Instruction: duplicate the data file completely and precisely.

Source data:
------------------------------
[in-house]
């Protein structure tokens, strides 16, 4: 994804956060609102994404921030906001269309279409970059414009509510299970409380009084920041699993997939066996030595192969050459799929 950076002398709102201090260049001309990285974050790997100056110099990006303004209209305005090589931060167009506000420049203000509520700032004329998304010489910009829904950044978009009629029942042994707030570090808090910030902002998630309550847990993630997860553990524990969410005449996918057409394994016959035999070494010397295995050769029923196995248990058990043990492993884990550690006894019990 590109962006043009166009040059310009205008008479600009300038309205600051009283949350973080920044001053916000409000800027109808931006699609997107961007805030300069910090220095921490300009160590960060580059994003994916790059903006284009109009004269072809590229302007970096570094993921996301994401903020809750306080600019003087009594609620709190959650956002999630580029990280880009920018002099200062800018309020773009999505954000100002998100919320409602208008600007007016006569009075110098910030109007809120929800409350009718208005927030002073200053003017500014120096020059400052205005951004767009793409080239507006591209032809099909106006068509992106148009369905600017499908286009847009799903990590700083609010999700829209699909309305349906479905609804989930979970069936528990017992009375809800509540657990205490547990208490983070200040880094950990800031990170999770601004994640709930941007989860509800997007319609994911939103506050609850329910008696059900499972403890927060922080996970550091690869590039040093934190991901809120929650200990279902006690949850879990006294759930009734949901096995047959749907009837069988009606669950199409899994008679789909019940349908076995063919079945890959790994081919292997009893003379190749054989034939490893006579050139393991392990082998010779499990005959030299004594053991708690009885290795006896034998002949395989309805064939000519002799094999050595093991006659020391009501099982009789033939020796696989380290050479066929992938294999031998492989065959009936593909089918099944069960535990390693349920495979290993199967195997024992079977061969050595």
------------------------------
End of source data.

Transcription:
[in-house]
């Protein structure tokens, strides 16, 4: 994804956060609102994404921030906001269309279409970059414009509510299970409380009084920041699993997939066996030595192969050459799929 950076002398709102201090260049001309990285974050790997100056110099990006303004209209305005090589931060167009506000420049203000509520700032004329998304010489910009829904950044978009009629029942042994707030570090808090910030902002998630309550847990993630997860553990524990969410005449996918057409394994016959035999070494010397295995050769029923196995248990058990043990492993884990550690006894019990 590109962006043009166009040059310009205008008479600009300038309205600051009283949350973080920044001053916000409000800027109808931006699609997107961007805030300069910090220095921490300009160590960060580059994003994916790059903006284009109009004269072809590229302007970096570094993921996301994401903020809750306080600019003087009594609620709190959650956002999630580029990280880009920018002099200062800018309020773009999505954000100002998100919320409602208008600007007016006569009075110098910030109007809120929800409350009718208005927030002073200053003017500014120096020059400052205005951004767009793409080239507006591209032809099909106006068509992106148009369905600017499908286009847009799903990590700083609010999700829209699909309305349906479905609804989930979970069936528990017992009375809800509540657990205490547990208490983070200040880094950990800031990170999770601004994640709930941007989860509800997007319609994911939103506050609850329910008696059900499972403890927060922080996970550091690869590039040093934190991901809120929650200990279902006690949850879990006294759930009734949901096995047959749907009837069988009606669950199409899994008679789909019940349908076995063919079945890959790994081919292997009893003379190749054989034939490893006579050139393991392990082998010779499990005959030299004594053991708690009885290795006896034998002949395989309805064939000519002799094999050595093991006659020391009501099982009789033939020796696989380290050479066929992938294999031998492989065959009936593909089918099944069960535990390693349920495979290993199967195997024992079977061969050595």